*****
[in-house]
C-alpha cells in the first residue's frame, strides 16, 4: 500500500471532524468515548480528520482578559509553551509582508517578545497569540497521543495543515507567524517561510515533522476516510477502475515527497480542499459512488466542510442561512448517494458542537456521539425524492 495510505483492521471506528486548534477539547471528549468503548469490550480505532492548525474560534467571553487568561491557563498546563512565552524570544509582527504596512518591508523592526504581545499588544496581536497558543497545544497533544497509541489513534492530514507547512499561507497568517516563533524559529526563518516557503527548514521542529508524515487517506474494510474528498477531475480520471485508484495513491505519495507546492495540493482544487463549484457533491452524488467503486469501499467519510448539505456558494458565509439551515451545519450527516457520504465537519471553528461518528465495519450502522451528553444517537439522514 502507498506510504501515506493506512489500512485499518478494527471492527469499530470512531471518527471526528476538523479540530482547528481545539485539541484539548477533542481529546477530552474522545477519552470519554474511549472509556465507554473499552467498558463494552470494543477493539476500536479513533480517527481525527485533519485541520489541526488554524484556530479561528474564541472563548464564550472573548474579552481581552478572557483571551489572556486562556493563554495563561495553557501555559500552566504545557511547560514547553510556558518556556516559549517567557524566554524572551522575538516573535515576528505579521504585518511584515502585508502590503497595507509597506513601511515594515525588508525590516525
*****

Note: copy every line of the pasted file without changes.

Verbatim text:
[in-house]
C-alpha cells in the first residue's frame, strides 16, 4: 500500500471532524468515548480528520482578559509553551509582508517578545497569540497521543495543515507567524517561510515533522476516510477502475515527497480542499459512488466542510442561512448517494458542537456521539425524492 495510505483492521471506528486548534477539547471528549468503548469490550480505532492548525474560534467571553487568561491557563498546563512565552524570544509582527504596512518591508523592526504581545499588544496581536497558543497545544497533544497509541489513534492530514507547512499561507497568517516563533524559529526563518516557503527548514521542529508524515487517506474494510474528498477531475480520471485508484495513491505519495507546492495540493482544487463549484457533491452524488467503486469501499467519510448539505456558494458565509439551515451545519450527516457520504465537519471553528461518528465495519450502522451528553444517537439522514 502507498506510504501515506493506512489500512485499518478494527471492527469499530470512531471518527471526528476538523479540530482547528481545539485539541484539548477533542481529546477530552474522545477519552470519554474511549472509556465507554473499552467498558463494552470494543477493539476500536479513533480517527481525527485533519485541520489541526488554524484556530479561528474564541472563548464564550472573548474579552481581552478572557483571551489572556486562556493563554495563561495553557501555559500552566504545557511547560514547553510556558518556556516559549517567557524566554524572551522575538516573535515576528505579521504585518511584515502585508502590503497595507509597506513601511515594515525588508525590516525